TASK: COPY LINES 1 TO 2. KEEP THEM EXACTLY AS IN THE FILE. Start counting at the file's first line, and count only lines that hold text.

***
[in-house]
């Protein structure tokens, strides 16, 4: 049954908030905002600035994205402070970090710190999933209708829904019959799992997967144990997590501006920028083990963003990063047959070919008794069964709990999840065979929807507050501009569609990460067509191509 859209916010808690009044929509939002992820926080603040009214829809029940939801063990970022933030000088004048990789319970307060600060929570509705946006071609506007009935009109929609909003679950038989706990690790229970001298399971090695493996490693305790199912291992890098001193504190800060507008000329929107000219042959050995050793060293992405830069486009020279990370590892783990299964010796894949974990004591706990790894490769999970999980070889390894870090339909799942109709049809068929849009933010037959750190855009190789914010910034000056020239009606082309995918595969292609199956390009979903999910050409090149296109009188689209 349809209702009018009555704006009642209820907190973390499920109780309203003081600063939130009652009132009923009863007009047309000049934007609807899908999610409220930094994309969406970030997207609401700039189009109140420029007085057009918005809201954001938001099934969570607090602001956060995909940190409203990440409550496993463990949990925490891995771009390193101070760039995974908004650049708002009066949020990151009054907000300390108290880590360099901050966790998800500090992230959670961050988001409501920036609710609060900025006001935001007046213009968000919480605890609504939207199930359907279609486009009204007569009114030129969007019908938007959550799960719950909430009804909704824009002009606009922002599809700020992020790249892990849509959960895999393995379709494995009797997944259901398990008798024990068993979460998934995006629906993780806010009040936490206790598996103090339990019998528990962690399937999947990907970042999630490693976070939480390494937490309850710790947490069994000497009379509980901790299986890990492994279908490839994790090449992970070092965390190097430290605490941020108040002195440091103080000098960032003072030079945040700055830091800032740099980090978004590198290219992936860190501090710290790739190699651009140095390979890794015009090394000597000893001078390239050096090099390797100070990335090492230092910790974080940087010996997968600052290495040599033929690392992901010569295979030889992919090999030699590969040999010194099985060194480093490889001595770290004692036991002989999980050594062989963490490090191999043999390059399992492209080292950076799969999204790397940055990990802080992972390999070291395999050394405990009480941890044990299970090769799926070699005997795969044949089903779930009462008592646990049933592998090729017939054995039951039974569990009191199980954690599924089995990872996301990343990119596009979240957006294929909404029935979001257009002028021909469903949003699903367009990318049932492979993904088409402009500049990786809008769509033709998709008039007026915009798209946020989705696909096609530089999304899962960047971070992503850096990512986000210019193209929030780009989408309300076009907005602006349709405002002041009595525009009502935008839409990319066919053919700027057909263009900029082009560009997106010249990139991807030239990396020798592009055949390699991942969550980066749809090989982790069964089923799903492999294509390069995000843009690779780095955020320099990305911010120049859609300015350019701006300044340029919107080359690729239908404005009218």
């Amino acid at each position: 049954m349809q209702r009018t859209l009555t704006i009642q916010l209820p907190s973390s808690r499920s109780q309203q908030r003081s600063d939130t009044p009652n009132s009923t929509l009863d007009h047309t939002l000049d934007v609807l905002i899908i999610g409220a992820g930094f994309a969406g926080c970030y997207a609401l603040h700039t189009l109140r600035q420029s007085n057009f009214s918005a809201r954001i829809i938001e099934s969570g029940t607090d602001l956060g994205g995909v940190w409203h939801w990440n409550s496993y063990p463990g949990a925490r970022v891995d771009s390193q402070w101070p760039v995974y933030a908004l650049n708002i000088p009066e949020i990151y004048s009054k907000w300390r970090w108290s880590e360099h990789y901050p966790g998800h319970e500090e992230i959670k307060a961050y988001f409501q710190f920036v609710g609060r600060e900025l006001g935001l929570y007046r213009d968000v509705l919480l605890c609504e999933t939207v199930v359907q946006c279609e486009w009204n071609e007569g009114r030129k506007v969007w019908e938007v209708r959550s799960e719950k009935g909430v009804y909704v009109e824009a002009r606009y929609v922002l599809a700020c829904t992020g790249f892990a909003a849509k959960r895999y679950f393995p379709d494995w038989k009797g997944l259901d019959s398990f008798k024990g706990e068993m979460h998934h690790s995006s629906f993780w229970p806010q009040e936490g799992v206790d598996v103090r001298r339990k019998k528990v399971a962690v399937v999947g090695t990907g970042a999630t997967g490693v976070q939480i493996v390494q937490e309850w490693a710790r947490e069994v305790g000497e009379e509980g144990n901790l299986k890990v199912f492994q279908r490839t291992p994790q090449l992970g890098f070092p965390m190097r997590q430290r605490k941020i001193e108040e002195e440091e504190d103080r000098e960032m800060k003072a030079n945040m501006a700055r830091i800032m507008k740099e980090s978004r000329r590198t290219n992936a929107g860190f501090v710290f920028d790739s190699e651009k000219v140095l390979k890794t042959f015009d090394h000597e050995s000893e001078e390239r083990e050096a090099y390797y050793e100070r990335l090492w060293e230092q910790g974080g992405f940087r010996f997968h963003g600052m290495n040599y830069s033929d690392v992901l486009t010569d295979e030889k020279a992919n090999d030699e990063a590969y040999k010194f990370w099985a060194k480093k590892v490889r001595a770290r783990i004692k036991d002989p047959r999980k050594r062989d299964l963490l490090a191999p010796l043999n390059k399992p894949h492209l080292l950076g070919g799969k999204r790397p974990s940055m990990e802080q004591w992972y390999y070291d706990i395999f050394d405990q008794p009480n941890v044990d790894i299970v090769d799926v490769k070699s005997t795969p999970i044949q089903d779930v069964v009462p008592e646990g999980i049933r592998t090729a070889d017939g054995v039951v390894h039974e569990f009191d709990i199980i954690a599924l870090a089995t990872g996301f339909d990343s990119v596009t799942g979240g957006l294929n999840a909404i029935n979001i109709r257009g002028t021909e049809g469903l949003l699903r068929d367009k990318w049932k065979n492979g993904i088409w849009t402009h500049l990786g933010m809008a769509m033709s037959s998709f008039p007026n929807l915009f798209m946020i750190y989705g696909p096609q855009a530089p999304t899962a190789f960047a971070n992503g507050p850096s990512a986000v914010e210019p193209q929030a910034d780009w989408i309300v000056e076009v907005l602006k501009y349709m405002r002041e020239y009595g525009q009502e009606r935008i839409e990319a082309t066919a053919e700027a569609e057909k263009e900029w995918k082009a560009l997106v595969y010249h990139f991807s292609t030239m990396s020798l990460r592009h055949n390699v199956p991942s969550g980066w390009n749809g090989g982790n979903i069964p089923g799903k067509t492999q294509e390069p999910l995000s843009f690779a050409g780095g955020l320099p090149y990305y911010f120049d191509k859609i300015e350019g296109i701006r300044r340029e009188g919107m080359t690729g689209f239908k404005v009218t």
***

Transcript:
[in-house]
């Protein structure tokens, strides 16, 4: 049954908030905002600035994205402070970090710190999933209708829904019959799992997967144990997590501006920028083990963003990063047959070919008794069964709990999840065979929807507050501009569609990460067509191509 859209916010808690009044929509939002992820926080603040009214829809029940939801063990970022933030000088004048990789319970307060600060929570509705946006071609506007009935009109929609909003679950038989706990690790229970001298399971090695493996490693305790199912291992890098001193504190800060507008000329929107000219042959050995050793060293992405830069486009020279990370590892783990299964010796894949974990004591706990790894490769999970999980070889390894870090339909799942109709049809068929849009933010037959750190855009190789914010910034000056020239009606082309995918595969292609199956390009979903999910050409090149296109009188689209 349809209702009018009555704006009642209820907190973390499920109780309203003081600063939130009652009132009923009863007009047309000049934007609807899908999610409220930094994309969406970030997207609401700039189009109140420029007085057009918005809201954001938001099934969570607090602001956060995909940190409203990440409550496993463990949990925490891995771009390193101070760039995974908004650049708002009066949020990151009054907000300390108290880590360099901050966790998800500090992230959670961050988001409501920036609710609060900025006001935001007046213009968000919480605890609504939207199930359907279609486009009204007569009114030129969007019908938007959550799960719950909430009804909704824009002009606009922002599809700020992020790249892990849509959960895999393995379709494995009797997944259901398990008798024990068993979460998934995006629906993780806010009040936490206790598996103090339990019998528990962690399937999947990907970042999630490693976070939480390494937490309850710790947490069994000497009379509980901790299986890990492994279908490839994790090449992970070092965390190097430290605490941020108040002195440091103080000098960032003072030079945040700055830091800032740099980090978004590198290219992936860190501090710290790739190699651009140095390979890794015009090394000597000893001078390239050096090099390797100070990335090492230092910790974080940087010996997968600052290495040599033929690392992901010569295979030889992919090999030699590969040999010194099985060194480093490889001595770290004692036991002989999980050594062989963490490090191999043999390059399992492209080292950076799969999204790397940055990990802080992972390999070291395999050394405990009480941890044990299970090769799926070699005997795969044949089903779930009462008592646990049933592998090729017939054995039951039974569990009191199980954690599924089995990872996301990343990119596009979240957006294929909404029935979001257009002028021909469903949003699903367009990318049932492979993904088409402009500049990786809008769509033709998709008039007026915009798209946020989705696909096609530089999304899962960047971070992503850096990512986000210019193209929030780009989408309300076009907005602006349709405002002041009595525009009502935008839409990319066919053919700027057909263009900029082009560009997106010249990139991807030239990396020798592009055949390699991942969550980066749809090989982790069964089923799903492999294509390069995000843009690779780095955020320099990305911010120049859609300015350019701006300044340029919107080359690729239908404005009218």